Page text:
Hamlet comes back from Wittenberg College, a locus of Renaissance learning and humanism, a changed man—bitter, brooding and blasé. Life to him is drudgery. “How weary, stale, flat and unprofitable are the uses of this world…’tis an unweeded garden, that grows to seed; things rank and gross in nature possess it merely.” His primary concern with the world is not its standalone sublimity, but rather how it relates to him, whether or not it thrills him, interests him, titillates his senses in any way. This new self-centered attitude comes straight from the playbook of Renaissance humanism, in which man is the measure of all things and the final course of study. Hamlet does not care about the world unless it offers him novelty. This is where I really see the connection to modern Christianity. More and more I see evangelical Christianity’s quest for novelty reflecting what we see in Hamlet, even in the sense of how we relate to God. We are growing more concerned with God and how he relates to us rather than God and who he truly is. It’s man centered. Humanist. Even the language we use to talk about faith is couched in loaded terms, “personal relationship with Jesus Christ” being one such phrase. Sure, the way we relate to our Savior is and ought to be personal. But does saying that is ought to be personal say that we can make Jesus whoever we want him to be? Jesus is my Savior; he will never be my homeboy. I can relate to him only as my Savior. My faith is not about how Jesus makes me feel, it is about what Jesus did. I may feel better about Jesus from one day to the next, in the same way that I have good moods and bad moods. But how I feel about Jesus, “my relationship with Jesus” is not the measure of faith. In Act II, Scene 2 of Hamlet, when Hamlet dismisses the book he is reading as mere “words, words, words,” he is saying something about himself, not the book. The book has meaning whether or not he is able or willing to see it. And our participation in a relationship with God has meaning, whether or not we feel differently because of it and not because we made it meaningful. Like Hamlet, we as Christians seek change, dynamism, novelty, trying to make our relationship with God unique, because we want to feel validated. It is not enough for us simply to trust God when he said “I have called you by name you are mine.” We want proof! We may deny that we’re evolutionists, yet we stake at least as much value on feeling “proof” of our faith evolving into something better as evolutionists do in gathering fossils and “evidence” confirming the evolution of the species. There’s this double standard…it’s like we’re Baconian in the way we regard our faith, not content to wait for our reward in heaven, we want to feel saved now! So we constantly seek after this dynamism, this novelty, instead of walking by faith.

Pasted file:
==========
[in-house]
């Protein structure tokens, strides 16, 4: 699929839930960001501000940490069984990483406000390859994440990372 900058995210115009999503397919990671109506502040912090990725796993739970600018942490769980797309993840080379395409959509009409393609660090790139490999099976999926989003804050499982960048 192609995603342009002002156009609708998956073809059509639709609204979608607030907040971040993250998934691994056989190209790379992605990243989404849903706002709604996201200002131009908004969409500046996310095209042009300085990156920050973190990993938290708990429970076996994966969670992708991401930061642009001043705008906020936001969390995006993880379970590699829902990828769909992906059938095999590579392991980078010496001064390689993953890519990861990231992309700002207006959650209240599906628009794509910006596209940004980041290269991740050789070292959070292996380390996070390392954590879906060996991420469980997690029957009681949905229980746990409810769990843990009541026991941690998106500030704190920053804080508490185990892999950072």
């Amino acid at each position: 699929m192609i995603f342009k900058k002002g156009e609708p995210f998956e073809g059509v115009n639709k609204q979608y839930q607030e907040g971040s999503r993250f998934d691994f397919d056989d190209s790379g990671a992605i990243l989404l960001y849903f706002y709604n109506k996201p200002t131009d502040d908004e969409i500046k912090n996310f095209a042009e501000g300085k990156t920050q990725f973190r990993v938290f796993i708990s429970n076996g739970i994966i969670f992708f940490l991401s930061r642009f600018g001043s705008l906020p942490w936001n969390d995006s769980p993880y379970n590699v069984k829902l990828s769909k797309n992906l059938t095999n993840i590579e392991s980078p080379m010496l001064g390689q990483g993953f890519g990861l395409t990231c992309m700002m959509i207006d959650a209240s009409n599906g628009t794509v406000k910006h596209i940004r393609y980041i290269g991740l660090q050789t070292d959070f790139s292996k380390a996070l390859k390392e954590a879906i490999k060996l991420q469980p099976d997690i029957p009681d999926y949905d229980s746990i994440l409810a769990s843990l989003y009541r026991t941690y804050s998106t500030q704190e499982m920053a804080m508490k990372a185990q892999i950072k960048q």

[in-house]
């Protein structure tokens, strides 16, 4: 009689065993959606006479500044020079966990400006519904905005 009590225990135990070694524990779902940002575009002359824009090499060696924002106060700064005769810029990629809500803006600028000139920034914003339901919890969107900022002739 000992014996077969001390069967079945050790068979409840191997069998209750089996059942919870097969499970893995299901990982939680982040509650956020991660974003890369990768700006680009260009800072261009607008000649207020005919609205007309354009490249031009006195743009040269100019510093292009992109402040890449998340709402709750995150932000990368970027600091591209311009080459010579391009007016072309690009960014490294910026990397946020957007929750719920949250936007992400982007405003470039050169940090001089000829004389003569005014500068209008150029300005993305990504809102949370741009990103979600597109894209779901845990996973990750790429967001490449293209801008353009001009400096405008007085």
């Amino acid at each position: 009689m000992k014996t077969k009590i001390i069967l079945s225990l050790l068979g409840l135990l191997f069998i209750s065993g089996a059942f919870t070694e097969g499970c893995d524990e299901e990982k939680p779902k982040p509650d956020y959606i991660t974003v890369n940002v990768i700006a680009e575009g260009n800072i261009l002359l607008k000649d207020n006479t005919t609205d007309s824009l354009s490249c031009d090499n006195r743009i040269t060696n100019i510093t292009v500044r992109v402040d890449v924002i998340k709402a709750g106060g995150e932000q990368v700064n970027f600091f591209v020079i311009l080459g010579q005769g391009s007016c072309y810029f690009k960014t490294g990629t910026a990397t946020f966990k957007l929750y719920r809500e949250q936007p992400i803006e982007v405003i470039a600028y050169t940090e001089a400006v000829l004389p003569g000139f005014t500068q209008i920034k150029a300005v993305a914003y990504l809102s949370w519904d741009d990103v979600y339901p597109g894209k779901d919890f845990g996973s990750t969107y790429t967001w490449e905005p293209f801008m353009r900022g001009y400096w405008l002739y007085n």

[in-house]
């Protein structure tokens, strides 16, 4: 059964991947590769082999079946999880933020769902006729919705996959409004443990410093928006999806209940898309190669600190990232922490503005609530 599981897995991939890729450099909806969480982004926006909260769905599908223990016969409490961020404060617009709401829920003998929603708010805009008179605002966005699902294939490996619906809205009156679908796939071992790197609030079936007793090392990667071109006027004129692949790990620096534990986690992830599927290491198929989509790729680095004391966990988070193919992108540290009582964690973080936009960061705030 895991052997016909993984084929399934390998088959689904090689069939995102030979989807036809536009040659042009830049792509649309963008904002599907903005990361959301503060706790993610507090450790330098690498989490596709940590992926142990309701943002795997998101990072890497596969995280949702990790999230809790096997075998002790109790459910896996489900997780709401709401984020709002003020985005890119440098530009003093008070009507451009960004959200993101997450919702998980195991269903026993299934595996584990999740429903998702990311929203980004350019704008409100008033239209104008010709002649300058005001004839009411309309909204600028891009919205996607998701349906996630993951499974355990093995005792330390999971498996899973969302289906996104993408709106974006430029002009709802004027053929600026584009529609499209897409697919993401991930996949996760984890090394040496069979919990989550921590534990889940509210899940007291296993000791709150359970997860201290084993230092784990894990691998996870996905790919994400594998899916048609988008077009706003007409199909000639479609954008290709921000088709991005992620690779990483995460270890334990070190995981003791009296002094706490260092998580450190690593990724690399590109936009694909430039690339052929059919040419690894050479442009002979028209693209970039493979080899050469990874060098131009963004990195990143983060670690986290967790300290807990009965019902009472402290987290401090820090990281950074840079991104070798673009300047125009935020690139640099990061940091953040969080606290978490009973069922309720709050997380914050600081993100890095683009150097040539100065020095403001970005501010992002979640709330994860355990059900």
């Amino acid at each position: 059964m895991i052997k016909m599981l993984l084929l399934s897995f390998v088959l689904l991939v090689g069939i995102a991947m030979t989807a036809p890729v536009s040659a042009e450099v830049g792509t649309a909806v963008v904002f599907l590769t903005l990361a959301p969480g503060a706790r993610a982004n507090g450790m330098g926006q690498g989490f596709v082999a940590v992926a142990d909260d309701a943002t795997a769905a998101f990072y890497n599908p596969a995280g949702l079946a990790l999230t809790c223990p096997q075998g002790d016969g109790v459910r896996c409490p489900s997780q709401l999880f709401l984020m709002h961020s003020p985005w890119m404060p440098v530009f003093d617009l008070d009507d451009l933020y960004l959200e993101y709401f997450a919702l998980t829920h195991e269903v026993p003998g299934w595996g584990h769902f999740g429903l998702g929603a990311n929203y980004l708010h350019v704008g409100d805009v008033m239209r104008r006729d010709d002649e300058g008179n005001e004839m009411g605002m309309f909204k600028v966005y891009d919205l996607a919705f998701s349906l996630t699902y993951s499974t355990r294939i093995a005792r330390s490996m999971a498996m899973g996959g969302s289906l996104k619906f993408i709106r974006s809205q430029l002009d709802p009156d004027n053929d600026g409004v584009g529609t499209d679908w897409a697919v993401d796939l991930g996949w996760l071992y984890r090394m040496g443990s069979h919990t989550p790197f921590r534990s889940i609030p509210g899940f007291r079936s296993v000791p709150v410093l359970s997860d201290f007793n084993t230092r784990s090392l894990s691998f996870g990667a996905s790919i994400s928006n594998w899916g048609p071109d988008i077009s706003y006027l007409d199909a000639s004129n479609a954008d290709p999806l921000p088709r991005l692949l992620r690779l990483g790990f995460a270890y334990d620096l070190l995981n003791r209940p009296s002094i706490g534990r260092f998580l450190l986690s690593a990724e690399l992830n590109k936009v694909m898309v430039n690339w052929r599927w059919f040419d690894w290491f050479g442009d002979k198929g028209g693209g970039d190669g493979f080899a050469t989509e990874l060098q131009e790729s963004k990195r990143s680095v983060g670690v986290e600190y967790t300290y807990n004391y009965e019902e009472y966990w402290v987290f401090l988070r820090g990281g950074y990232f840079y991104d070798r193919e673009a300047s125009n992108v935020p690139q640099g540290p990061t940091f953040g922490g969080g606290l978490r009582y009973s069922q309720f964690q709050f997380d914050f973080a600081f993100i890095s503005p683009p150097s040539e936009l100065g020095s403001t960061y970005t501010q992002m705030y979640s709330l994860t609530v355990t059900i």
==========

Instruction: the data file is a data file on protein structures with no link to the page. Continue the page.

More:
We talk about getting closer to God…how can we do that? Can we get closer to Him? Catholics would say yes, but I don’t see evidence for that in Scripture. God came down to us and He died for us on the cross. Now he lives in our hearts. We are close to Him because of what he did for us. We are as close as we are ever going to get in this life; all we can do is thank Him for that fact. The relationship, therefore, is what it is. I’m not sure I believe in a relationship to God that gets better or worse. We may feel better or worse on a day to day basis, but that doesn’t make the relationship any more or less saving. I’ll admit, if someone can explain to me what they really mean by a “relationship to God getting better,” I might buy it. It just seems like part of a modern Christian tautology which seeks to explain something divine with loaded terms. If the relationship is good, then it need not change, right? If that is the case, then one should merely continue to participate in, um…the good. That sounded really Hillsdalian. But my point is this: if it ain’t broke, don’t fix it. Novelty for novelty’s sake is foolish.

My point is this. If we’re sinful—we’re not going to get closer to God, not until we’re in heaven. God is holy, yet He came down to us. Unless God moves again…



  1. Hi there young nephew. My first time to your little web-garden. Directed here by your mom to read the memorial to Aunt Marje (Marge?), and found this as well. Very good, I thought. Will likely not be able to read Hamlet again, without seeing the parallels with the apostate church. And (without attempting any one-upmanship, and for your eyes only) a common error: without further ado (fuss, flurry, hubbub, etc.), rather than adieu (goodbye) Love you, Uncle Jim

    • Hey Uncle Jim!

      No, no — I bare my errata to the world…

      …but what if I was being cleverly ironic and punning on “adieu,” as in “no more prolonged adieu to my college-aged self”?

      And (perhaps more importantly) what if I decided that I was being cleverly ironic in retrospect?

  2. I used to have a Xanga, too! And it was pretty well populated.

    Thanks for posting this. I often feel weary and Hamlet-like. Any thoughts for fighting that feeling?